1. Developmental Biology
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Branching morphogenesis in the developing kidney is not impacted by nephron formation or integration

  1. Kieran M Short
  2. Alexander Combes
  3. Valerie Lisnyak
  4. James Lefevre
  5. Lynelle Jones
  6. Melissa H Little
  7. Nicholas Hamilton
  8. Ian Macleod Smyth  Is a corresponding author
  1. Monash University, Australia
  2. Murdoch Childrens Research Institute, Australia
  3. University of Queensland, Australia
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Cite this article as: eLife 2018;7:e38992 doi: 10.7554/eLife.38992

Abstract

Branching morphogenesis of the ureteric bud is integral to kidney development; establishing the collecting ducts of the adult organ and driving organ expansion via peripheral interactions with nephron progenitor cells. A recent study suggested that termination of tip branching within the developing kidney involved stochastic exhaustion in response to nephron formation, with such a termination event representing a unifying developmental process evident in many organs. To examine this possibility we have profiled the impact of nephron formation and maturation on elaboration of the ureteric bud during mouse kidney development. We find a distinct absence of random branch termination events within the kidney or evidence that nephrogenesis impacts the branching program or cell proliferation in either tip or progenitor cell niches. Instead, organogenesis proceeds in a manner indifferent to the development of these structures. Hence stochastic cessation of branching is not a unifying developmental feature in all branching organs.

Data availability

All data generated or analysed during this study are included in the manuscript and supporting files - see appended Excel files.

Article and author information

Author details

  1. Kieran M Short

    Department of Anatomy and Developmental Biology, Monash Biomedicine Discovery Institute, Monash University, Melbourne, Australia
    Competing interests
    No competing interests declared.
  2. Alexander Combes

    Developmental Nephrology, Murdoch Childrens Research Institute, Melbourne, Australia
    Competing interests
    No competing interests declared.
  3. Valerie Lisnyak

    Department of Anatomy and Developmental Biology, Monash Biomedicine Discovery Institute, Monash University, Melbourne, Australia
    Competing interests
    No competing interests declared.
  4. James Lefevre

    Division of Genomics and Development of Disease, University of Queensland, Brisbane, Australia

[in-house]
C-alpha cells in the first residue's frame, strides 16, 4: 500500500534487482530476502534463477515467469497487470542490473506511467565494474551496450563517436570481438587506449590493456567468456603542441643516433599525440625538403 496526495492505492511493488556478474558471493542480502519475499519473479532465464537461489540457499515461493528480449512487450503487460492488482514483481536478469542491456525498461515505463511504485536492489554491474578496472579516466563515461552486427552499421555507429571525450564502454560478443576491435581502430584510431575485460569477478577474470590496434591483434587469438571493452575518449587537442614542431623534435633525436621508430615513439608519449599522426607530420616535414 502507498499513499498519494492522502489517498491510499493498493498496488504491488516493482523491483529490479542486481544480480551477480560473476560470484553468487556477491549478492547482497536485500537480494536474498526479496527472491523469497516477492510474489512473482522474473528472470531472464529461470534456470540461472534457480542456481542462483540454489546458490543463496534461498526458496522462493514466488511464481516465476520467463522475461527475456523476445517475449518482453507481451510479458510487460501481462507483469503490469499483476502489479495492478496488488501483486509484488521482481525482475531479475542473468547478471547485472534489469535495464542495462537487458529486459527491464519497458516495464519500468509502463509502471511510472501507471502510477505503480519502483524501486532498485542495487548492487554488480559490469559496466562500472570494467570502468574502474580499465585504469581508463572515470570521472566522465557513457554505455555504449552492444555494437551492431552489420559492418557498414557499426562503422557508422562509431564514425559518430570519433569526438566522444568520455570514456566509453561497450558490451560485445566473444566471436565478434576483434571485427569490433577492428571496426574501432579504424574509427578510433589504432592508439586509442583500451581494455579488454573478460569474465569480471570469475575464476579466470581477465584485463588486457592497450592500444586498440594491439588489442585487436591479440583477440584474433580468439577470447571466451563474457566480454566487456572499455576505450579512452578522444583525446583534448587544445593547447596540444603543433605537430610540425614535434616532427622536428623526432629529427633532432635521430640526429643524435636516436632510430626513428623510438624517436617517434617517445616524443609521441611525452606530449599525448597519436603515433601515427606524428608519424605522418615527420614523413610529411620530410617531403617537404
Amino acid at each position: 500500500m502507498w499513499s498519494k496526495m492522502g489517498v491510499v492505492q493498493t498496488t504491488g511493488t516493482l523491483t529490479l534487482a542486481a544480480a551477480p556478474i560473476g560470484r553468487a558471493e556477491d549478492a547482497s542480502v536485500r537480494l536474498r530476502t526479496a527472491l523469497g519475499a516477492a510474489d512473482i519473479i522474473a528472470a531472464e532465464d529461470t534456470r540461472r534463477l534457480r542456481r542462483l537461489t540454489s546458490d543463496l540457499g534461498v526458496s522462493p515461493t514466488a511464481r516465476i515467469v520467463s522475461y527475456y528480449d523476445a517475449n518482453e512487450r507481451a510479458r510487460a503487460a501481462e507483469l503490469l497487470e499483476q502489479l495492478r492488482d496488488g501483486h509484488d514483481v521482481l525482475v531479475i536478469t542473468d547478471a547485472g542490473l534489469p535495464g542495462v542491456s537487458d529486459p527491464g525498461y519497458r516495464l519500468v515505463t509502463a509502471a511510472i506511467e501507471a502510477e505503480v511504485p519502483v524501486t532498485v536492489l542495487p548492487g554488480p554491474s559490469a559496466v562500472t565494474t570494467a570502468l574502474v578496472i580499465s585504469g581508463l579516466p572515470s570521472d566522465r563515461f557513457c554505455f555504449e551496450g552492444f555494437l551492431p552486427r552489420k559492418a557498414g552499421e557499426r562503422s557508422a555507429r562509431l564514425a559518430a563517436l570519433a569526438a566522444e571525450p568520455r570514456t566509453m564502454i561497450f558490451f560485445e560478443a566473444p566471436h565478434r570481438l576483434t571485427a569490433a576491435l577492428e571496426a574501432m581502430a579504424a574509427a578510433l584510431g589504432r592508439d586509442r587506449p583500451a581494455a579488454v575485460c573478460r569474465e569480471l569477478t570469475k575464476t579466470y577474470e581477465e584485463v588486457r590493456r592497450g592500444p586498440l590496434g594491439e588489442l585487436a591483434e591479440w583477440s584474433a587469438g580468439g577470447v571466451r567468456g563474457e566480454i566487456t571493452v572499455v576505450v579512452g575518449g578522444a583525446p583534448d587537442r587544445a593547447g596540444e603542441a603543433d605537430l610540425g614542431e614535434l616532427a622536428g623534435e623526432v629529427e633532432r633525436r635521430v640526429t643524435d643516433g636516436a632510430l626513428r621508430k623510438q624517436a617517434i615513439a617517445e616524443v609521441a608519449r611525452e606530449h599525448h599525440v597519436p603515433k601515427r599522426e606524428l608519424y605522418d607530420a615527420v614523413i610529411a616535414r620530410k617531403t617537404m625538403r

Competing interests
    No competing interests declared.
  5. Lynelle Jones

    Department of Anatomy and Developmental Biology, Monash Biomedicine Discovery Institute, Monash University, Melbourne, Australia
    Competing interests
    No competing interests declared.
  6. Melissa H Little

    Kidney Development, Disease and Regeneration, Murdoch Childrens Research Institute, Melbourne, Australia
    Competing interests
    Melissa H Little, has consulted for and received research funding from Organovo Inc..
  7. Nicholas Hamilton

    Division of Genomics and Development of Disease, University of Queensland, Brisbane, Australia
    Competing interests
    No competing interests declared.
  8. Ian Macleod Smyth

    Department of Anatomy and Developmental Biology, Monash Biomedicine Discovery Institute, Monash University, Melbourne, Australia
    For correspondence
    ian.smyth@monash.edu
    Competing interests
    No competing interests declared.
    ORCID icon "This ORCID iD identifies the author of this article:" 0000-0002-1727-7829

Funding

National Health and Medical Research Council (1002748)

  • Melissa H Little

Australian Research Council (DP160103100)

  • Nicholas Hamilton
  • Ian Macleod Smyth

Human Frontier Science Program (RGP0039/2011)

  • Melissa H Little
  • Ian Macleod Smyth

National Health and Medical Research Council (1063696)

  • Melissa H Little

The funders had no role in study design, data collection and interpretation, or the decision to submit the work for publication.

Ethics

Animal experimentation: All animal experiments in this study were assessed and approved by Monash University or the Murdoch Children's Research Institute Animal Ethics Committees (MARP/2016/144) and were conducted under applicable Australian laws governing the care and use of animals for scientific purposes.

Reviewing Editor

  1. Andrew Ewald, Johns Hopkins School of Medicine, United States

Publication history

  1. Received: June 7, 2018
  2. Accepted: July 31, 2018
  3. Accepted Manuscript published: July 31, 2018 (version 1)
  4. Version of Record published: August 29, 2018 (version 2)

Copyright

© 2018, Short et al.

This article is distributed under the terms of the Creative Commons Attribution License permitting unrestricted use and redistribution provided that the original author and source are credited.

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